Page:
The ongoing online chess tournament organized by the newly formed Professional Chess Association of the Philippines (PCAP) is more than just a sporting calendar event emerging out of the pandemic handicap.

Some 24 teams representing cities and provinces are competing for its inaugural title. Each team is formed around a slew of titled veteran players drafted NBA-style into the franchise organizations to play alongside homegrown woodpushers. They clash over the virtual chessboards under strict rules designed to enforce fairness and encourage honest play.

Most of the teams have been formed around the objective of attaining a formidable combined strength of each individual player, except interestingly for the Palawan team which went for branding. Aptly called The Palawan Queen’s Gambit, all of its players are women led by a crew of internationally rated strong players.

A significant takeaway in this sporting event is the push to professionalize Philippine chess as an athletic sport. Individual licenses have been issued to each player by the Games and Amusement Board (GAB). The organizers of PCAP has laid the groundwork to transform Philippine chess into an industry where individual talents can be grown and nurtured.

While pioneering, the PCAP initiative at professionalizing chess will sink or swim with all the factors attendant to professional sports. It is nevertheless a noteworthy undertaking that begs for support from outside the small Philippine chess community but more importantly from the government and the private sector. For one thing, it provides livelihood opportunities to many athletes that will encourage them to further develop their abilities.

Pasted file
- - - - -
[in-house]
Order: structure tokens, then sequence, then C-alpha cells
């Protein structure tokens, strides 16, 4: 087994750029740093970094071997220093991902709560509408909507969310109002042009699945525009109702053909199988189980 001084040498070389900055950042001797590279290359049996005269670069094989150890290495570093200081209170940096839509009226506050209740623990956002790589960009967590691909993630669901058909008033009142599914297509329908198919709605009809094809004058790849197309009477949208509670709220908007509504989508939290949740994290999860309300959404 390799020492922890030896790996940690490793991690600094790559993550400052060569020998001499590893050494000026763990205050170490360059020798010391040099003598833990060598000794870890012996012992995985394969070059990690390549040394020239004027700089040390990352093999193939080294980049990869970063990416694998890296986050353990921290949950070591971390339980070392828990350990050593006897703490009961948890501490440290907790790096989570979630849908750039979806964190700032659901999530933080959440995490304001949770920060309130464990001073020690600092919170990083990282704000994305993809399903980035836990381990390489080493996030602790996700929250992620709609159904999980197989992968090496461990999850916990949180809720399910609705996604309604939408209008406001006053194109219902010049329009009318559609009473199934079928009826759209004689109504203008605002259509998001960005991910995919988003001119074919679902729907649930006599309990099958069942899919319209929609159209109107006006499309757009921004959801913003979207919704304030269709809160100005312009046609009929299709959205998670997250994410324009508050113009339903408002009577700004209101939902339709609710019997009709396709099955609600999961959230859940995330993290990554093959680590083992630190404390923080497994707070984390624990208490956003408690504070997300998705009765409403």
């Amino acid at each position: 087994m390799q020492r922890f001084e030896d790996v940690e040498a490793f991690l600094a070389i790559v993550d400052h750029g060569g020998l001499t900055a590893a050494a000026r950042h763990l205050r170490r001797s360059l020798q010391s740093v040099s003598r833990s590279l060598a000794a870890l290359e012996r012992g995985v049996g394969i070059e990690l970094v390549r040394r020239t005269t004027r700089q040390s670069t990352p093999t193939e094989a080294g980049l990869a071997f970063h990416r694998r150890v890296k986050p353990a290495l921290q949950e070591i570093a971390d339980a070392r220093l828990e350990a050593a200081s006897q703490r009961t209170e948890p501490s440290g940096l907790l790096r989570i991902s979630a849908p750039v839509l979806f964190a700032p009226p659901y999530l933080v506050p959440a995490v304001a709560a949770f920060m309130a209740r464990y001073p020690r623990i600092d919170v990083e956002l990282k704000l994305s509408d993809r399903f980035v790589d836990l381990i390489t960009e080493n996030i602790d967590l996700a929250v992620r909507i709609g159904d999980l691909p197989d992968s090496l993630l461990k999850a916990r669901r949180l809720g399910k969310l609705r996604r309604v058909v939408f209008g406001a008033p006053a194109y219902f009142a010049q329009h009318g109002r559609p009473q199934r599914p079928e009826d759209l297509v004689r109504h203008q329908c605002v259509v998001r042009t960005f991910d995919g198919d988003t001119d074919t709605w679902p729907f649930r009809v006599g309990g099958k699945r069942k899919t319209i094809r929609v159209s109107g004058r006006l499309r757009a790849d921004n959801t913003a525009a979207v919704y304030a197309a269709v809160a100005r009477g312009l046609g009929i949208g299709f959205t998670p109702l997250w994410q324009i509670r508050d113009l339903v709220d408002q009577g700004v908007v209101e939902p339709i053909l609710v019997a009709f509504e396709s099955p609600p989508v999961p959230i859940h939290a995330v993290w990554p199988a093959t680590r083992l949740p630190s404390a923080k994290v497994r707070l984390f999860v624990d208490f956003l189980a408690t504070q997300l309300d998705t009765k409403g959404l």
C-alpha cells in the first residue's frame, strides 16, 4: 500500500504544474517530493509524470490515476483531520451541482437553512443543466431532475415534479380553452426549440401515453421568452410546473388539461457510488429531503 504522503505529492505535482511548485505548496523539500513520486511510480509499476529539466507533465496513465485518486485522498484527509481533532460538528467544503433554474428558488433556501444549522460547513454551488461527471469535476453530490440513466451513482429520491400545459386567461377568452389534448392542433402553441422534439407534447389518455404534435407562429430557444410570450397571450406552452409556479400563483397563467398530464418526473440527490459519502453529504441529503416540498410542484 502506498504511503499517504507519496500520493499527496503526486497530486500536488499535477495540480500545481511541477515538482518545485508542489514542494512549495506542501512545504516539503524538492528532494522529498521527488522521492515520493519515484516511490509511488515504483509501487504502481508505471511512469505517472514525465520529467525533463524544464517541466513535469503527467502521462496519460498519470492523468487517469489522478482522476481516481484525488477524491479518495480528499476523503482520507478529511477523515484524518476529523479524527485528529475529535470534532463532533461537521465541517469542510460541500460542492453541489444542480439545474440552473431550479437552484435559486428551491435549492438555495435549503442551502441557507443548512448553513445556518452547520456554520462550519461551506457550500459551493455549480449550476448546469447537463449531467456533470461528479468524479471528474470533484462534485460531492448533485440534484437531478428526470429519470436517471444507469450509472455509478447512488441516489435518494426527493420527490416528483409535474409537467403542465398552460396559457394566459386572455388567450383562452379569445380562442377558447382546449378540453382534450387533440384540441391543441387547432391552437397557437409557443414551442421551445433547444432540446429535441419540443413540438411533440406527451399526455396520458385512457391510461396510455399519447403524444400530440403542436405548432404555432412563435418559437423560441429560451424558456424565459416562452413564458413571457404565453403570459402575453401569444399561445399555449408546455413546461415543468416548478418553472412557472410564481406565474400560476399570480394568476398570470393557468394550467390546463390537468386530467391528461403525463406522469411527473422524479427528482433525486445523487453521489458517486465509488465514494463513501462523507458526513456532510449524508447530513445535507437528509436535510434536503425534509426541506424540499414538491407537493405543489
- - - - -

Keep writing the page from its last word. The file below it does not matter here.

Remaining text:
Unlike spectator sports that have a wider commercial appeal, chess is constrained as an athletic game,  appreciated only by those who play the game. This remains a challenge to the viability and long term success of the PCAP experiment, but not necessarily a hindrance that cannot be overcome.

The Netflix series The Queen’s Gambit, the inspiration behind the Jorge Mitra-owned Palawan team, was critically acclaimed and became one of the enterprise giant’s successful movie production ventures. Such success only shows that chess can be embraced and accepted by a wider audience.

For whatever its worth, PCAP deserves a pat on the back for its brave attempt at infusing energy into an otherwise lackluster Philippine chess.



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